Self-Perceived Competence in Working with Suicidal Patients

November 07, 2014
News Type:  Weekly Spark, Weekly Spark Research

A survey in Portugal revealed that 89 percent of a sample of psychiatrists, psychologists, and general practitioners (GPs) who had worked with suicidal patients felt competent to assess suicide risk. Fifty percent felt they had been adequately trained to work with suicidal patients. However, only 19 percent had actually been trained to work with suicidal patients. The authors suggest that despite the perceptions of competence among these health professionals, their research supports the need for more training in managing and treating suicide risk, especially for GPs.

Evidence supporting the need for training included the finding that “health professionals with specific training in suicide have fewer difficulties [working with suicidal patients] than health professionals without specific training.” The difficulties most frequently cited by health professionals were those “related to the lack of specific training and lack of technical and theoretical knowledge” – specifically protocols for assessing and intervening in suicidal behaviors. General Practitioners had, on average, both the least training and the most difficulty in working with suicidal patients.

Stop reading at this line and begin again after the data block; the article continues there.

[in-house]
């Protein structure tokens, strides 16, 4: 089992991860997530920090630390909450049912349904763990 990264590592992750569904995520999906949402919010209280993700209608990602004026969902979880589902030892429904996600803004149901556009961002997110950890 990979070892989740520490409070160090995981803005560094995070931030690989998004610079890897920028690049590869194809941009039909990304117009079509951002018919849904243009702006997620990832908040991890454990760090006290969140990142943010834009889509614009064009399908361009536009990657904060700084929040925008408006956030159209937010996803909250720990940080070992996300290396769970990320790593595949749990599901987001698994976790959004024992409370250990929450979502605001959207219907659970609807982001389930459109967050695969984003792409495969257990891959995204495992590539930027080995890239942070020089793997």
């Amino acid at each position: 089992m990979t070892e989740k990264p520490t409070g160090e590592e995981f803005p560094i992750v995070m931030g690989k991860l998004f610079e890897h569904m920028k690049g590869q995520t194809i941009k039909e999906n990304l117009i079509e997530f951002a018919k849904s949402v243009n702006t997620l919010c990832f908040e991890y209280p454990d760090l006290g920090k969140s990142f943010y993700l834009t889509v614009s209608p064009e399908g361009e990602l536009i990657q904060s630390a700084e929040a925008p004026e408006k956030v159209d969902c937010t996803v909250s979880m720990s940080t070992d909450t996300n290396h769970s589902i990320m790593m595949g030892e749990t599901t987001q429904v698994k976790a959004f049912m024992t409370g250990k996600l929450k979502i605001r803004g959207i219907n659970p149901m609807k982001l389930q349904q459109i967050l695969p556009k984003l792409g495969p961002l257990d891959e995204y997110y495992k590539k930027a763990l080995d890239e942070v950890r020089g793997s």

Supporting the need for training is the fact that while a substantial majority of health professionals believed they could assess suicide risk, a smaller percentage rated their training to work with suicidal patients as sufficient. The survey showed differences among the three professions studied; while 88 percent of psychiatrists felt adequately trained to work with suicidal patients, this was true for only 48 percent of psychologists and 17 percent of GPs.

The data also revealed that professionals whose patients had made more suicide attempts had fewer difficulties in working with suicidal patients. According to the authors, this finding suggests that training in suicidal assessment and management should include experience-based components.

This summary based on: Rothes, I.A., Henriques, M.R., Leal, J.B., & Lemos, M.S. (2014). Facing a patient who seeks help after a suicide attempt: The difficulties of health professionals. Crisis 35(2): 110-122.

 

SPRC Resource Note

Assessing and Managing Suicide Risk

Assessing and Managing Suicide Risk (AMSR): Core Competencies for Mental Health Professionals, SPRC’s one-day training for mental health professionals, increases participant knowledge, confidence, and competence in assessing and managing suicidal patients. For information on hosting a workshop in your area, contact the AMSR coordinator at amsr@edc.org 

Populations:  Adults, Older Adults, Men
Settings:  Behavioral Health Care